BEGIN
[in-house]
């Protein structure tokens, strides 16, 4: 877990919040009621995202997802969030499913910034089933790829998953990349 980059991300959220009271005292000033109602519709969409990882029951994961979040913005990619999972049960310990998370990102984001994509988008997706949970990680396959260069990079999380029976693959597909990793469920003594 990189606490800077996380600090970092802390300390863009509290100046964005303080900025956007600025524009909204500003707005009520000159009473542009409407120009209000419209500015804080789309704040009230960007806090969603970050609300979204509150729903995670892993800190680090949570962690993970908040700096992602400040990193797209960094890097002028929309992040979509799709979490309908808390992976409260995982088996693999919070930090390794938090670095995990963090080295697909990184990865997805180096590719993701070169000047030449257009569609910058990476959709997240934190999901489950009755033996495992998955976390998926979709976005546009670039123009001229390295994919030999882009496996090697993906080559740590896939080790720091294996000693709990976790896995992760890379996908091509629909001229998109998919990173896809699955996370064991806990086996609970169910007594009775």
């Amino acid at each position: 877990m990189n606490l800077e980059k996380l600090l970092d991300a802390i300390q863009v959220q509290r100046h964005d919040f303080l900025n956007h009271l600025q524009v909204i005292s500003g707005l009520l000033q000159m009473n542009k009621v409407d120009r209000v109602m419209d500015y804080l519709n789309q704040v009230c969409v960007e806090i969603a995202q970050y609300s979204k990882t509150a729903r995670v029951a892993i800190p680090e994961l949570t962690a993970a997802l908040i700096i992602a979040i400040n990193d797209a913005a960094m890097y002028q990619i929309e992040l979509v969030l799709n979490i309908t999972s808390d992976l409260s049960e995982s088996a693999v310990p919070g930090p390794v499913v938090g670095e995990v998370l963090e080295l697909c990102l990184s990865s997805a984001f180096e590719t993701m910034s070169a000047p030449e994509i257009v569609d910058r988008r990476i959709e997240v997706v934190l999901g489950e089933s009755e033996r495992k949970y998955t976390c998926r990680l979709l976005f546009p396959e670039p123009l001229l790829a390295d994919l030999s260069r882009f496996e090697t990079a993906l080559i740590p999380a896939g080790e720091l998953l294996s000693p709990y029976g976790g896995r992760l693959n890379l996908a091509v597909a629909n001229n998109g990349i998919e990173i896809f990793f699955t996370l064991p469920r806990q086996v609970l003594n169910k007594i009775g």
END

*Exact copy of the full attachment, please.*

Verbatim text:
[in-house]
């Protein structure tokens, strides 16, 4: 877990919040009621995202997802969030499913910034089933790829998953990349 980059991300959220009271005292000033109602519709969409990882029951994961979040913005990619999972049960310990998370990102984001994509988008997706949970990680396959260069990079999380029976693959597909990793469920003594 990189606490800077996380600090970092802390300390863009509290100046964005303080900025956007600025524009909204500003707005009520000159009473542009409407120009209000419209500015804080789309704040009230960007806090969603970050609300979204509150729903995670892993800190680090949570962690993970908040700096992602400040990193797209960094890097002028929309992040979509799709979490309908808390992976409260995982088996693999919070930090390794938090670095995990963090080295697909990184990865997805180096590719993701070169000047030449257009569609910058990476959709997240934190999901489950009755033996495992998955976390998926979709976005546009670039123009001229390295994919030999882009496996090697993906080559740590896939080790720091294996000693709990976790896995992760890379996908091509629909001229998109998919990173896809699955996370064991806990086996609970169910007594009775």
């Amino acid at each position: 877990m990189n606490l800077e980059k996380l600090l970092d991300a802390i300390q863009v959220q509290r100046h964005d919040f303080l900025n956007h009271l600025q524009v909204i005292s500003g707005l009520l000033q000159m009473n542009k009621v409407d120009r209000v109602m419209d500015y804080l519709n789309q704040v009230c969409v960007e806090i969603a995202q970050y609300s979204k990882t509150a729903r995670v029951a892993i800190p680090e994961l949570t962690a993970a997802l908040i700096i992602a979040i400040n990193d797209a913005a960094m890097y002028q990619i929309e992040l979509v969030l799709n979490i309908t999972s808390d992976l409260s049960e995982s088996a693999v310990p919070g930090p390794v499913v938090g670095e995990v998370l963090e080295l697909c990102l990184s990865s997805a984001f180096e590719t993701m910034s070169a000047p030449e994509i257009v569609d910058r988008r990476i959709e997240v997706v934190l999901g489950e089933s009755e033996r495992k949970y998955t976390c998926r990680l979709l976005f546009p396959e670039p123009l001229l790829a390295d994919l030999s260069r882009f496996e090697t990079a993906l080559i740590p999380a896939g080790e720091l998953l294996s000693p709990y029976g976790g896995r992760l693959n890379l996908a091509v597909a629909n001229n998109g990349i998919e990173i896809f990793f699955t996370l064991p469920r806990q086996v609970l003594n169910k007594i009775g």